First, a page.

Thursday, October 14, 2010

Living Waters


This servant appealeth to every diligent and enterprising soul to exert his utmost endeavour and arise to rehabilitate the conditions in all regions and to quicken the dead with the living waters of wisdom and utterance, by virtue of the love he cherisheth for God, the One, the Peerless, the Almighty, the Beneficent. (Baha'u'llah, Tablets of Baha'u'llah, p. 172)

As I mentioned in a previous post, October 15th is Blog Action Day and the focus this year is on the importance of clean water. You may already be familiar with many of the outrageous statistics related yet another crisis of a world that seems to have lost its mind. If not, here are a few:
884 million people in the world do not have access to safe water. This is roughly one in eight of the world's population. (WHO/UNICEF)

2.6 billion people
in the world do not have access to adequate sanitation, this is almost two fifths of the world's population. (WHO/UNICEF)


1.4 million children
die every year from diarrhoea caused by unclean water and poor sanitation - 4,000 child deaths a day or one child every 20 seconds. This equates to 160 infant school classrooms lost every single day to an entirely preventable public health crisis. (WHO/WaterAid)


Thinking about this issue of clean water, I can't help but consider it a kind of metaphor for a collapsing civilization panting after the living waters of the spirit, choking on the dust of materialism's undelivered promises of universal prosperity and progress. This crisis, like so many others, reflects the inevitable consequences of a human race divided against itself, as yet only dimly conscious of its oneness and failing to come to grips with the fundamental transformation of the social order that such consciousness ultimately demands.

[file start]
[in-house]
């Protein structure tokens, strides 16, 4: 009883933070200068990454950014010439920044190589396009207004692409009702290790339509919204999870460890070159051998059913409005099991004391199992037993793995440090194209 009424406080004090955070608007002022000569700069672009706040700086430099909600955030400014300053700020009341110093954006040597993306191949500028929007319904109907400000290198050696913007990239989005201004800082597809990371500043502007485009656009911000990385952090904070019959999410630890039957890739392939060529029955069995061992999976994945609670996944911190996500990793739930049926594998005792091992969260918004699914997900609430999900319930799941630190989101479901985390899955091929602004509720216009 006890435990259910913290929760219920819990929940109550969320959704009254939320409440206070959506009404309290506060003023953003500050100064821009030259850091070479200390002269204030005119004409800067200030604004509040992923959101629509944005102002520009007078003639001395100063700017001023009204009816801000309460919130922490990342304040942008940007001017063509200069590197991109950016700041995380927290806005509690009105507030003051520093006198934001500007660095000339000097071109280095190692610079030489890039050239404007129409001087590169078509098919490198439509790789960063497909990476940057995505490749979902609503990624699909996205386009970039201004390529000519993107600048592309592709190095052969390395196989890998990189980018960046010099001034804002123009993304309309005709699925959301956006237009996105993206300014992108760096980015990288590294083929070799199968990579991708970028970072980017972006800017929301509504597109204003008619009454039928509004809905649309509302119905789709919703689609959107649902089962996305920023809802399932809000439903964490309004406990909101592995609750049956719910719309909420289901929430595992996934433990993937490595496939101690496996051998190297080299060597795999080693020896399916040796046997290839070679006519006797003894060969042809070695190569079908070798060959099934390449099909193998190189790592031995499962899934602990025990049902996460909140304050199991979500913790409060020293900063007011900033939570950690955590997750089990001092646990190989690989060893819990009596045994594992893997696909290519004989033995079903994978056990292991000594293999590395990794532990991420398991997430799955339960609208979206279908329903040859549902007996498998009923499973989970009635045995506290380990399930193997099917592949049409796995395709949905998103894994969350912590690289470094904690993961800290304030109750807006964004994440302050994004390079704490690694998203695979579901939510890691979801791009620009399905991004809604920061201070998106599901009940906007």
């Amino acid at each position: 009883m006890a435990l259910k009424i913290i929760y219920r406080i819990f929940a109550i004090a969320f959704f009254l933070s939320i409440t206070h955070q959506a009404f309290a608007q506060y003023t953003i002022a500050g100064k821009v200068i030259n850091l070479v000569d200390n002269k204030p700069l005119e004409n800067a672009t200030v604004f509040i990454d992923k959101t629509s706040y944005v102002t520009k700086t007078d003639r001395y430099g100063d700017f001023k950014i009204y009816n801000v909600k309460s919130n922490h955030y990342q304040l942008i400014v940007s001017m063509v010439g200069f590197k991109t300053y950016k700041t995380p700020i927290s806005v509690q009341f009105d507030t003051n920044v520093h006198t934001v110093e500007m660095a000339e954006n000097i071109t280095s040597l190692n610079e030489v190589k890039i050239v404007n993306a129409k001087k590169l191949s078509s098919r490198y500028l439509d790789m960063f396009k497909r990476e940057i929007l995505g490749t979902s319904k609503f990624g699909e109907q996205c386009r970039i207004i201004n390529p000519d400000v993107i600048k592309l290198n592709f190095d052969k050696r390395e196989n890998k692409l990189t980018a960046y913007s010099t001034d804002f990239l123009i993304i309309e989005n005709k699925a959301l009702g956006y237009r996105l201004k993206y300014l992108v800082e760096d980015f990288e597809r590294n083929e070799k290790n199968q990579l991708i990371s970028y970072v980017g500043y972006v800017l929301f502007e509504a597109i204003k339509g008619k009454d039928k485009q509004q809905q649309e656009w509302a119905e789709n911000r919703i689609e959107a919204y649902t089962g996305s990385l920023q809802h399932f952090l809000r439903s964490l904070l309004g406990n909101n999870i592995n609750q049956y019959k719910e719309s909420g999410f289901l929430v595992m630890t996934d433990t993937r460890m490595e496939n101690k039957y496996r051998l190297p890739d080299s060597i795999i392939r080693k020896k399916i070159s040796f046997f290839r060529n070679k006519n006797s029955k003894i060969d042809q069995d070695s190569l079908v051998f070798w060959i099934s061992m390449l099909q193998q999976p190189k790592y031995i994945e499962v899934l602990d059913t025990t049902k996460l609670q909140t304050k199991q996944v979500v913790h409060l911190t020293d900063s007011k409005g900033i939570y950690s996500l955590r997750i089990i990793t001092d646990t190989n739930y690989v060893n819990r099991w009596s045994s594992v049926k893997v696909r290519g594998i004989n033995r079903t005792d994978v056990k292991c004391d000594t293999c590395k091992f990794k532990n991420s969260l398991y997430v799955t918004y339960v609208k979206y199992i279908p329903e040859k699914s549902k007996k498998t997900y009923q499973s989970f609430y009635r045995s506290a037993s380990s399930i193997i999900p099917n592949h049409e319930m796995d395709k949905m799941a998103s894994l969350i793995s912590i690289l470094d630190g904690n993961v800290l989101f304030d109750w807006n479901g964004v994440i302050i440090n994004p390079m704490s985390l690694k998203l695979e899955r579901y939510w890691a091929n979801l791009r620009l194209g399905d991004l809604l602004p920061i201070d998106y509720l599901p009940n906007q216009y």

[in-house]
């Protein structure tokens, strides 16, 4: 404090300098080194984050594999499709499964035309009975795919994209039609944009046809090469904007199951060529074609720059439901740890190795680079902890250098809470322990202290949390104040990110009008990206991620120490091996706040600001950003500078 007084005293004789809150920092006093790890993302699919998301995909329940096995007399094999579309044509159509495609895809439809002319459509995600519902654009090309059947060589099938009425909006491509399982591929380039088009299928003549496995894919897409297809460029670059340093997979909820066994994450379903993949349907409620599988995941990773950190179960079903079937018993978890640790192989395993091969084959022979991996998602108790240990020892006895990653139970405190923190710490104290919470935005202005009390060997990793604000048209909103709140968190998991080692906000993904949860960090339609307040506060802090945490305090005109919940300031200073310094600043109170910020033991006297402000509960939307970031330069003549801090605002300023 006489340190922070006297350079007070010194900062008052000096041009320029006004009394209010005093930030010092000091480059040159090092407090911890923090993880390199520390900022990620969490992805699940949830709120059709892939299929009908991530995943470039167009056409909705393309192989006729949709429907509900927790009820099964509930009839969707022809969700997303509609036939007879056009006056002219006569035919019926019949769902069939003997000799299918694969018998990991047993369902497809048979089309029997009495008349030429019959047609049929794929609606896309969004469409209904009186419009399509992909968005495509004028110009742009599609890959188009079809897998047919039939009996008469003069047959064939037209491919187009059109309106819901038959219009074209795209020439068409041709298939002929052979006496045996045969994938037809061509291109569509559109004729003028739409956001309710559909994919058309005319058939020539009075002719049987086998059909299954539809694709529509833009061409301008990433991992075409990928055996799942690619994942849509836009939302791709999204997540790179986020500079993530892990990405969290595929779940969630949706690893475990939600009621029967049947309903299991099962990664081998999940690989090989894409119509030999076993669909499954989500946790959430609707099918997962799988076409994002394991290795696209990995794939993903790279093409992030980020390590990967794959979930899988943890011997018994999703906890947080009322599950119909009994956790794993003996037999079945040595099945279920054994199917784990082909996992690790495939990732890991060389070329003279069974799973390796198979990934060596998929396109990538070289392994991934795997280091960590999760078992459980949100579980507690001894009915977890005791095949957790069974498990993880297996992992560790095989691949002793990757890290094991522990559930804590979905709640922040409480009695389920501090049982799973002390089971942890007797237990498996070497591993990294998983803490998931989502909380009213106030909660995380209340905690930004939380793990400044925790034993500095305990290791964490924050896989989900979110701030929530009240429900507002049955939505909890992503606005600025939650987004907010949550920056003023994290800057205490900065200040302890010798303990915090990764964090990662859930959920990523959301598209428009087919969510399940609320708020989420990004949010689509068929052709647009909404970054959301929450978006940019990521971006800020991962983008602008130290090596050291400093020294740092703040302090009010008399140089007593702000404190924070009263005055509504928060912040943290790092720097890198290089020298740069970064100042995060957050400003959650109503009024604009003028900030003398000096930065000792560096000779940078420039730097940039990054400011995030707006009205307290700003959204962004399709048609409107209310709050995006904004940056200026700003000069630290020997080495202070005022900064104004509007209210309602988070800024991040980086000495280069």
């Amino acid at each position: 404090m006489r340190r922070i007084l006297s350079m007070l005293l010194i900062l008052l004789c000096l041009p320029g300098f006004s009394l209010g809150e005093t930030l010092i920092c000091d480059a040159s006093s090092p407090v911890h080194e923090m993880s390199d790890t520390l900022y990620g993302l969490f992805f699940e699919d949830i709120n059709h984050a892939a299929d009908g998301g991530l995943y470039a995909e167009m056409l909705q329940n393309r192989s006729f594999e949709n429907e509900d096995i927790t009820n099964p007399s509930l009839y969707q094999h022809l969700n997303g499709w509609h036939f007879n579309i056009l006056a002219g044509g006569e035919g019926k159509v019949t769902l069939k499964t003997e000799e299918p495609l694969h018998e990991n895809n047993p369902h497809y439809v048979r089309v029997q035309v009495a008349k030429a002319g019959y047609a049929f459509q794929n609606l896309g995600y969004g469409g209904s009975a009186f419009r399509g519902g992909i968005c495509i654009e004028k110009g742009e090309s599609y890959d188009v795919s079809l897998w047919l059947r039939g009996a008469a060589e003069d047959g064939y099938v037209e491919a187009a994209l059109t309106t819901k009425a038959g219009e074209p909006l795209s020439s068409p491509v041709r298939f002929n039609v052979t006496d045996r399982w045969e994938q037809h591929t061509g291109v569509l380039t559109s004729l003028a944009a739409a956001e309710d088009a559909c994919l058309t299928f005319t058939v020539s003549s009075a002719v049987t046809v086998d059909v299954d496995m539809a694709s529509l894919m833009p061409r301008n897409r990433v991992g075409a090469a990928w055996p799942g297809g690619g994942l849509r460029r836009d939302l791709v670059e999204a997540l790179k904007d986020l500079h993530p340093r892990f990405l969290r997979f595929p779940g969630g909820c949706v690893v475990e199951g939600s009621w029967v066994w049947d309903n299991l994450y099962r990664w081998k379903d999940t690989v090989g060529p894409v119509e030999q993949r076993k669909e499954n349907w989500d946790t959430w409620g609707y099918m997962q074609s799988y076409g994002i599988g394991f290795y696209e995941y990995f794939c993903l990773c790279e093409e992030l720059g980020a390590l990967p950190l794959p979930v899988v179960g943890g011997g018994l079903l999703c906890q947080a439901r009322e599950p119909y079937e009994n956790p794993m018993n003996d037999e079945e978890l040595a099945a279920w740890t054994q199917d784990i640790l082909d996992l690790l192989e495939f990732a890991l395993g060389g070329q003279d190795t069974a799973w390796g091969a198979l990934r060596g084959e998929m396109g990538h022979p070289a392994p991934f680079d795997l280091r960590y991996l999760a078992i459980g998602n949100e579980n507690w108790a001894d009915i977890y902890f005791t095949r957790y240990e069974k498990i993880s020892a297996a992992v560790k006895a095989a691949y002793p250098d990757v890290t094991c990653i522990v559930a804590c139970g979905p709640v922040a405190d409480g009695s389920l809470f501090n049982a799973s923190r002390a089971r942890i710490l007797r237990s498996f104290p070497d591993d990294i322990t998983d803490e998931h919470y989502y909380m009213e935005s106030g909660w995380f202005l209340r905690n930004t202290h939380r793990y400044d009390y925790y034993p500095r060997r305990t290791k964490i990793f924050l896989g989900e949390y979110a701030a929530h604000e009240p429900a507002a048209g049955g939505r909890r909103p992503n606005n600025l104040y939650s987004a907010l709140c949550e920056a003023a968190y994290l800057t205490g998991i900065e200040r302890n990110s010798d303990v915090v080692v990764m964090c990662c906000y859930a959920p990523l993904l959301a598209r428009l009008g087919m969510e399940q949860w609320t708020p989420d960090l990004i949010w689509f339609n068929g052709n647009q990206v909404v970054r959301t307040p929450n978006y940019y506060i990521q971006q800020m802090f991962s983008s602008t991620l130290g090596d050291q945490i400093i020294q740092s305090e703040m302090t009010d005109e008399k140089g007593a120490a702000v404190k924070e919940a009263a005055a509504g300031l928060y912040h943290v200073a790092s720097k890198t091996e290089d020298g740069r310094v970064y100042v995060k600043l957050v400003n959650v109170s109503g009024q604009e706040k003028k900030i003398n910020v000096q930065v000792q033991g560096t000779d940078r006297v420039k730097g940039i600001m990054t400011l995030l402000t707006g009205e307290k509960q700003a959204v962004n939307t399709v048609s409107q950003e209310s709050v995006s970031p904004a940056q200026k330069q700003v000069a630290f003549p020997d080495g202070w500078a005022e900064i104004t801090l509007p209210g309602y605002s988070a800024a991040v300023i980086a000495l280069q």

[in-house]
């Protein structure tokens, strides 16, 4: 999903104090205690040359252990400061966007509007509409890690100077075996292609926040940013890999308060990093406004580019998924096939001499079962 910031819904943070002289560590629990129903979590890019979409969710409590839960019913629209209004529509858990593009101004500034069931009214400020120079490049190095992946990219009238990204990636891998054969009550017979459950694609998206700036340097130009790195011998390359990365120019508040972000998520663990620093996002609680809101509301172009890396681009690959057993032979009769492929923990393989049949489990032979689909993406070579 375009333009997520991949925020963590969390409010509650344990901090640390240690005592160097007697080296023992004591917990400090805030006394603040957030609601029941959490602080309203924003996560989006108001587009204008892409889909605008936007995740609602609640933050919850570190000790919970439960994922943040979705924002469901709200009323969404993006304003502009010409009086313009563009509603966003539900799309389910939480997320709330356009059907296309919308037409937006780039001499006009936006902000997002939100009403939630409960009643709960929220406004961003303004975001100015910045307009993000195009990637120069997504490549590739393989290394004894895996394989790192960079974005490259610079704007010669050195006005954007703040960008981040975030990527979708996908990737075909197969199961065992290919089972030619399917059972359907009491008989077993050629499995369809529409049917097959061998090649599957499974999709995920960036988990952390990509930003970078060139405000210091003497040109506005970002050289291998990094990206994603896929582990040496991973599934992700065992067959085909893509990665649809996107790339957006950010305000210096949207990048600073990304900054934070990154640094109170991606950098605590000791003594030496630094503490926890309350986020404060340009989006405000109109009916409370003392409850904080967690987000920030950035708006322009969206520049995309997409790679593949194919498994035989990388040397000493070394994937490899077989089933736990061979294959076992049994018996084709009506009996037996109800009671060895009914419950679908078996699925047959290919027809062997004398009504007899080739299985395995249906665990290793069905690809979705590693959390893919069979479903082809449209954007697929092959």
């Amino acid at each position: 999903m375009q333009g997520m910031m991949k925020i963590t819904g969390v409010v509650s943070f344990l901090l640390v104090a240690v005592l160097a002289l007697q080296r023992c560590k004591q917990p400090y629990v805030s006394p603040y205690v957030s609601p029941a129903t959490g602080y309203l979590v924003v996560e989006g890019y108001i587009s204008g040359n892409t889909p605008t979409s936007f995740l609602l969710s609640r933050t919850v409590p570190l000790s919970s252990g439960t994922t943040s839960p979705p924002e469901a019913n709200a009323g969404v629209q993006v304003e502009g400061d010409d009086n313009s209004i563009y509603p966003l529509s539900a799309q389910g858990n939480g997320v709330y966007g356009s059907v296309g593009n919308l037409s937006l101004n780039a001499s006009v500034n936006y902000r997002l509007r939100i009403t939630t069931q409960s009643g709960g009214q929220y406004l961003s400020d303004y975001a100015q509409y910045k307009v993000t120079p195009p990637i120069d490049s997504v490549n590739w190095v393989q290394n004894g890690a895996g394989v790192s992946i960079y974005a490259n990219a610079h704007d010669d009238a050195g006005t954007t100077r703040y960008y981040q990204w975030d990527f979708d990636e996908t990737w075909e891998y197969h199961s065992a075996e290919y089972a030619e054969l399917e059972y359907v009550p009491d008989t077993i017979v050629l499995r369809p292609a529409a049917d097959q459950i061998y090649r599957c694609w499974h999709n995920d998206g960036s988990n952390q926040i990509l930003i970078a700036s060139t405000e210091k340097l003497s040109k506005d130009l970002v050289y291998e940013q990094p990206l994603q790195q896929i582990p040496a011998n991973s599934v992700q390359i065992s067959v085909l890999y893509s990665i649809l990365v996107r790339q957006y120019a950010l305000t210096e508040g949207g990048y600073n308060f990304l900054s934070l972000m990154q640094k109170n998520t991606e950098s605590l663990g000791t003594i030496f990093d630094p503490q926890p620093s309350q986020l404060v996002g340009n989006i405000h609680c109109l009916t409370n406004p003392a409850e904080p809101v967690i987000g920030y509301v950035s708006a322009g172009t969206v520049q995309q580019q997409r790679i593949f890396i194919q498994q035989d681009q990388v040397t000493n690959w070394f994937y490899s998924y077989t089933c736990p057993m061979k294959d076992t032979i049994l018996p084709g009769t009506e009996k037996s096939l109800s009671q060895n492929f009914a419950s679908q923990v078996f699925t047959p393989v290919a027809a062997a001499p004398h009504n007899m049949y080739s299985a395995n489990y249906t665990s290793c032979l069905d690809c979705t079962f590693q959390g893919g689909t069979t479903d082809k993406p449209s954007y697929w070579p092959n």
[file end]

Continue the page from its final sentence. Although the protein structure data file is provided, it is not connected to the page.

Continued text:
Let there be no mistake. The principle of the Oneness of Mankind -- the pivot round which all the teachings of Bahá'u'lláh revolve-- is no mere outburst of ignorant emotionalism or an expression of vague and pious hope. Its appeal is not to be merely identified with a reawakening of the spirit of brotherhood and good-will among men, nor does it aim solely at the fostering of harmonious cooperation among individual peoples and nations. Its implications are deeper, its claims greater than any which the Prophets of old were allowed to advance. Its message is applicable not only to the individual, but concerns itself primarily with the nature of those essential relationships that must bind all the states and nations as members of one human family...It implies an organic change in the structure of present-day society, a change such as the world has not yet experienced...It calls for no less than the reconstruction and the demilitarization of the whole civilized world -- a world organically unified in all the essential aspects of its life, its political machinery, its spiritual aspiration, its trade and finance, its script and language, and yet infinite in the diversity of the national characteristics of its federated units. (Shoghi Effendi, The World Order of Baha'u'llah, p. 42)

Achieving access to clean water for all, like virtually every other challenge facing humanity today, will require more than the mechanics of international development, the advocacy and generosity of well-meaning people, or even that rarely discovered gem of heavenly statesmanship. It will require that very phenomenon whose necessity is so frequently acknowledged and yet is so quickly sacrificed when it conflicts with the dictates of personal ambition, partisanship, or prejudice: unity. Baha'u'llah put it this way:

"My object is none other than the betterment of the world and the tranquillity of its peoples. The well-being of mankind, its peace and security, are unattainable unless and until its unity is firmly established." (Baha'u'llah, Gleanings from the Writings of Baha'u'llah, p. 286)